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IMF modifies Kenya’s external debt distress level to moderate from low

International Monetary Authority

The country’s improving debt risk is mainly attributed to better debt management plan focused on cheaper, long-term local loans

The International Monetary Fund (IMF) in its assessment has modified Kenya’s external debt distress level to moderate from low, attributing it to better debt management plan. The country’s debt management plan currently focuses on cheaper and long-term domestic loans, the media reports said. 

It is reported that the country’s total public debt will reach 63.2 percent of GDP this year. That said, it is expected to slowly decline in the medium term, compared to 58 percent in 2017 and 53.2 percent in 2016.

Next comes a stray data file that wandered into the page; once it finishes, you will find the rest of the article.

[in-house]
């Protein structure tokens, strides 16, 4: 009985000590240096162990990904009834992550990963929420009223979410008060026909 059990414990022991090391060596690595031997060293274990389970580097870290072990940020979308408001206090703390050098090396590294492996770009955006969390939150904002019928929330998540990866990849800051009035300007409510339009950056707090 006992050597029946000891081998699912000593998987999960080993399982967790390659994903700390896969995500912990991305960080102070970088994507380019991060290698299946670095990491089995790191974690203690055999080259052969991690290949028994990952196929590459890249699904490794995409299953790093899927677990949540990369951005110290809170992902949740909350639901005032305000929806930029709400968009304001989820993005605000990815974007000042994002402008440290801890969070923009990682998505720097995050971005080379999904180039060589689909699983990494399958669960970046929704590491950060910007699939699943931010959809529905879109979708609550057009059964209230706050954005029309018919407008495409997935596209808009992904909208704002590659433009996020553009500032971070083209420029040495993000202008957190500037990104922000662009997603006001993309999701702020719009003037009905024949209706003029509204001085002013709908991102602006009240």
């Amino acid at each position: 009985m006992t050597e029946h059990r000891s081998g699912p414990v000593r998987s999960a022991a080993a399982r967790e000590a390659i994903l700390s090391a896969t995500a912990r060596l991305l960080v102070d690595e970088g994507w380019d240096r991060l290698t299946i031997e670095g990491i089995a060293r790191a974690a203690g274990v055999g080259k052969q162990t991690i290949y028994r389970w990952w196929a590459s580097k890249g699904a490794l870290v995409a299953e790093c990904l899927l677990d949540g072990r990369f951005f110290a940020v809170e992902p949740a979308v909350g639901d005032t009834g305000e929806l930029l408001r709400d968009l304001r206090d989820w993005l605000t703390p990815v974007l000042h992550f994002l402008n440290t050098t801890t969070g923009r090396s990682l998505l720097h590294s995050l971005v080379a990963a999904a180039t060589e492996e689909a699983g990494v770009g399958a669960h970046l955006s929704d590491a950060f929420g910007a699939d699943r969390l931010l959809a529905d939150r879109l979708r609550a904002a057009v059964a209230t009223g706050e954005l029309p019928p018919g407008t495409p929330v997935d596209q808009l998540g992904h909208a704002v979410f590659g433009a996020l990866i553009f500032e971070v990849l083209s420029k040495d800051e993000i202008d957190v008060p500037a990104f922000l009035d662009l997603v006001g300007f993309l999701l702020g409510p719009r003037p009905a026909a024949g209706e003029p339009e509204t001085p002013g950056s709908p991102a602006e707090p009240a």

For a long time, Kenya has been issuing local currency bonds with over 15 years of maturities. In Africa, Nigeria issued a 30-year bond in April last year. 

IMF in its paper The Evolution of Public Debt Vulnerabilities in Lower-Income Economies has assessed Kenya’s external debt risk at length. According to IMF, the country’s focus on local debt is moving in the right direction to ease repayment. 

IMF said in the policy paper that “The local currency debt to GDP ratios low-income economies like Ghana and Kenya have been increasing at broadly the same pace as the foreign currency debt to GDP ratio, with the share of local currency debt to total public debt at around 30 per cent over the last decade.” 

The paper mentions Kenya, Ghana and Tanzania to have witnessed local investors actively participate in their respective debt markets. Of the African countries, Kenya and Nigeria have imposed restrictions on the security offered. 

In October 2018, the IMF modified Kenya’s external debt distress to moderate from low owing to refinancing risks, a local media reported. 

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